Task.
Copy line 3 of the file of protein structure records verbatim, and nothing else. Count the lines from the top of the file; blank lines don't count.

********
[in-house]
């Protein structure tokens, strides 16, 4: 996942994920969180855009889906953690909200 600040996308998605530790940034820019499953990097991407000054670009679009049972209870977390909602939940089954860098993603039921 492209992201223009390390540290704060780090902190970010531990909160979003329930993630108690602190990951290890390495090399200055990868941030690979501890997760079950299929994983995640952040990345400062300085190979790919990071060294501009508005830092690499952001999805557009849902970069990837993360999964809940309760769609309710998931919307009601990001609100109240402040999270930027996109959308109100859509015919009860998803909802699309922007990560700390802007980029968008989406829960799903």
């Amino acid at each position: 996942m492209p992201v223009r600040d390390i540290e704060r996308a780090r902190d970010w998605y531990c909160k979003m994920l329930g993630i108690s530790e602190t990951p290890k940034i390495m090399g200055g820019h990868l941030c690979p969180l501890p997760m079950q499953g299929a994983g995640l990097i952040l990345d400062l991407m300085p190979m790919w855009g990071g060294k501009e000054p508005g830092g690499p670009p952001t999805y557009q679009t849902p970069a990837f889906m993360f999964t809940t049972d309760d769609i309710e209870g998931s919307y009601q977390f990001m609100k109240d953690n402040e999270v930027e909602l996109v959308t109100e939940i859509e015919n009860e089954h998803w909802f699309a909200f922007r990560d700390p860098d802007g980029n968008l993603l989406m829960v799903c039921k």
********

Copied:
């Amino acid at each position: 996942m492209p992201v223009r600040d390390i540290e704060r996308a780090r902190d970010w998605y531990c909160k979003m994920l329930g993630i108690s530790e602190t990951p290890k940034i390495m090399g200055g820019h990868l941030c690979p969180l501890p997760m079950q499953g299929a994983g995640l990097i952040l990345d400062l991407m300085p190979m790919w855009g990071g060294k501009e000054p508005g830092g690499p670009p952001t999805y557009q679009t849902p970069a990837f889906m993360f999964t809940t049972d309760d769609i309710e209870g998931s919307y009601q977390f990001m609100k109240d953690n402040e999270v930027e909602l996109v959308t109100e939940i859509e015919n009860e089954h998803w909802f699309a909200f922007r990560d700390p860098d802007g980029n968008l993603l989406m829960v799903c039921k």